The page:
The Dictionary of Australasian Biography/Clarke, Rev. William Branwhite
|←Clarke, William||The Dictionary of Australasian Biography by
Clarke, Rev. William Branwhite
|Clarke, Hon. Sir William John→|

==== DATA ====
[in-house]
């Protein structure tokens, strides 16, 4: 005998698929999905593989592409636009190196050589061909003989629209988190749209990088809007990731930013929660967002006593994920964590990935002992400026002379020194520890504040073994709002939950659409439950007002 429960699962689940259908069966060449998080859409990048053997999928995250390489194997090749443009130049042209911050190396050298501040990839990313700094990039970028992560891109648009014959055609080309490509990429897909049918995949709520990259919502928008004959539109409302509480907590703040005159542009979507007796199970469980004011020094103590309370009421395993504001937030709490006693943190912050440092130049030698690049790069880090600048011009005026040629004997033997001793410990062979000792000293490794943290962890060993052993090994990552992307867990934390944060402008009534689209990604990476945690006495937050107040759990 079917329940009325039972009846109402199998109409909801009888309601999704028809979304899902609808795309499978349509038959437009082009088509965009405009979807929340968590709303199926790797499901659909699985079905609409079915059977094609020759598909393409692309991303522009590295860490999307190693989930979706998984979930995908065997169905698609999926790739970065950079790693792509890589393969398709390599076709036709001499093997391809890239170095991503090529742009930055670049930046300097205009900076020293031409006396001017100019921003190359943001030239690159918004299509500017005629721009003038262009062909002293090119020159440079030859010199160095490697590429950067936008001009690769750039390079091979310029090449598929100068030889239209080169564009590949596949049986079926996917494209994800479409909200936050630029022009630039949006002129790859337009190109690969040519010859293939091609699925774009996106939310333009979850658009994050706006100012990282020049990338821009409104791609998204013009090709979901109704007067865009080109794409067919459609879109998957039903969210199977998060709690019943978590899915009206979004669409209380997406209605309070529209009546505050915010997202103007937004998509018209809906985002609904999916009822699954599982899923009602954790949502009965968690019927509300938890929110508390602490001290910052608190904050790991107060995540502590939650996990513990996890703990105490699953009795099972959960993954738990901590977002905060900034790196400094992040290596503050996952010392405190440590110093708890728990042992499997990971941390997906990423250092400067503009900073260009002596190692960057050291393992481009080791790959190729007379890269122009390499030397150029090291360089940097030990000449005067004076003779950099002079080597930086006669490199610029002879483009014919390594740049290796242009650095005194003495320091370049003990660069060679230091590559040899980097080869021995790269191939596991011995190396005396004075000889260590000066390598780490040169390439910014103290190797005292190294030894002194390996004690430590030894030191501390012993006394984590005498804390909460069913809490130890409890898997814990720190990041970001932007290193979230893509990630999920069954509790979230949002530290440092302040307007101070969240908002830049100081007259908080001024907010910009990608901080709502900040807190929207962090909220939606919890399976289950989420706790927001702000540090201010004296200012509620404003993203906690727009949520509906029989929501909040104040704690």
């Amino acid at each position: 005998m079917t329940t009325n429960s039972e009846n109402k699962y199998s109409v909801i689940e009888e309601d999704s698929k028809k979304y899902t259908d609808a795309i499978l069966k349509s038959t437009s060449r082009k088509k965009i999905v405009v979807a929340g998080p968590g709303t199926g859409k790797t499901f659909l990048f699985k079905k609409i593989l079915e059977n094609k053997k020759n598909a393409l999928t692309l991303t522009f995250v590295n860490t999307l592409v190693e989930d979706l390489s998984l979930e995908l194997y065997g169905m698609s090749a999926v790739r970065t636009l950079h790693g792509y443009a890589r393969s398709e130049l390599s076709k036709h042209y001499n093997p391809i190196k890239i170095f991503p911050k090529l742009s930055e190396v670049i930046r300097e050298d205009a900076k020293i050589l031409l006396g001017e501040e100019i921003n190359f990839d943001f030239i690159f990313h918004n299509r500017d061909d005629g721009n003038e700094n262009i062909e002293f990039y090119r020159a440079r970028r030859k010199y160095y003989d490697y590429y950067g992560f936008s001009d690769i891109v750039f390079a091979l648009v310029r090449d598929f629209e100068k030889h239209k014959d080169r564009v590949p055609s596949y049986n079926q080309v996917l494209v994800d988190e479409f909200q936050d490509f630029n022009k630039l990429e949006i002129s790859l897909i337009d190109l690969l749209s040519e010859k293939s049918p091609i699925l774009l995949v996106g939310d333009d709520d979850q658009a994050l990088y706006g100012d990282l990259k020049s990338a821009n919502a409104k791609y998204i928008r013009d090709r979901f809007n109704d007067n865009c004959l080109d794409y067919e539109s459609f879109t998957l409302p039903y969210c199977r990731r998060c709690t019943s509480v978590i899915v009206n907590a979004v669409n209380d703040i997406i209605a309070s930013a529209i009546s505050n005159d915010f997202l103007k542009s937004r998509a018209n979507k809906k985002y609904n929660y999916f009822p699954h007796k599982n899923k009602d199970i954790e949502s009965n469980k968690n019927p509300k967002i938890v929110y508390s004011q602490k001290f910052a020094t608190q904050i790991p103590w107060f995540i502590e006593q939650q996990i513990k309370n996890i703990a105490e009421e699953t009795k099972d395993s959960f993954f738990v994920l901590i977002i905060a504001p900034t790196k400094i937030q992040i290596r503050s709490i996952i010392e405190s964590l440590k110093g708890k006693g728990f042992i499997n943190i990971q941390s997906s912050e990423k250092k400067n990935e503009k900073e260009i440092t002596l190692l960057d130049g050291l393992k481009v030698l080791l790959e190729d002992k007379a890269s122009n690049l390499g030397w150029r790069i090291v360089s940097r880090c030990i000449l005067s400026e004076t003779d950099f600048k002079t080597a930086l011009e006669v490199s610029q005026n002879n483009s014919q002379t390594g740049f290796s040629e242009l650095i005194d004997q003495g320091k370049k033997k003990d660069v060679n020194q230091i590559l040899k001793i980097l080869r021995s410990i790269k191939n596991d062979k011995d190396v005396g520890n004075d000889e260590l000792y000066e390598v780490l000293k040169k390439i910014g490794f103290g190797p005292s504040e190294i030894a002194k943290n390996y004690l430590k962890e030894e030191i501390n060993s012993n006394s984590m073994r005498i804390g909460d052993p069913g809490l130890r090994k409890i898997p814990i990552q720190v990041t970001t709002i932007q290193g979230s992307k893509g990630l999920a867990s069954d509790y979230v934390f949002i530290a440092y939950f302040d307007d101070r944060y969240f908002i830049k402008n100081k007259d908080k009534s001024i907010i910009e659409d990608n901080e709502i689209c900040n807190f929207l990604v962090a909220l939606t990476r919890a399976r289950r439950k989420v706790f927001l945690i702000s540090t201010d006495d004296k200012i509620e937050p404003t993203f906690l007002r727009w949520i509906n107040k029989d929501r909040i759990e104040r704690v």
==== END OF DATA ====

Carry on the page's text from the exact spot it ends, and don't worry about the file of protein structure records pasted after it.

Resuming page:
Clarke, Rev. William Branwhite, M.A., F.R.S., was born at East Bergholt, in Suffolk, on June 2nd, 1798, and educated at Dedham Grammar School and at Jesus College, Cambridge, where he graduated B.A. in 1821, and M.A. in 1824. He was ordained deacon in 1821, and priest in 1824. In 1822 he published three poems: "Lays of Leisure," "Pompeii," and "The River Derwent," and in 1839 "Recollections of a Visit to Mont Blanc" and several religious poems. Whilst at Cambridge he attended the geological lectures of Professor Sedgwick and Dr. E. Clarke, and visited various parts of England in search of geological information during his vacations. After holding one or two small preferments he emigrated to New South Wales in 1839, partly for his health. He took charge of the King's School at Parramatta, and did clerical duty in that district, and subsequently at Campbell Town. From 1846 to 1870 he was incumbent of St. Thomas's, Willoughby. Mr. Clarke was the author of numerous treatises on scientific, and especially geological, subjects. In 1841 he demonstrated the existence of gold in New South Wales from geological and mineralogical evidences, and verified his contentions by finding specimens in the Macquarie valleys, and near the Vale of Clydd. In 1844 he described the existence of a goldfield in the Bathurst district without any personal exploration, and without any knowledge of Strzelecki's previous discovery, which exactly coincided with his predictions. The then Governor of New South Wales, Sir George Gipps, dreading the effect of exciting the cupidity of the convicts and labourers, requested Mr. Clarke, as he had done the Count previously, to keep his discoveries secret. With this injunction Mr. Clarke was well inclined to comply, as, according to his opinion declared in 1849, gold washing was more suitable for slaves than British freemen. In comparing the geology of Russia with that of Australia, in 1847, Mr. Clarke asserted that New South Wales "would be found wonderfully rich in metals"—a prophecy which has since been amply verified. For his services to science he was in 1876 elected a Fellow of the Royal Society, and died on June 17th, 1878, at North Shore, Sydney For his geological reports to the Government of New South Wales in 1853 Mr. Clarke was awarded £1000, and, subsequently, £5000 was paid him. The Government of Victoria awarded him £1000 in 1861. In July 1860 the governors of the Australian colonies signed a certificate stating that the discovery of gold was made by Mr. Clarke in 1841. He also aided in developing the coalfields of New South Wales, and in 1877 was awarded the Murchison medal of the Geological Society of London for his services in determining the age of the carboniferous deposits in that colony. His labours also resulted in the discovery of tin. When the Sydney University was founded, he declined a seat in the Senate and the position of Professor of Geology.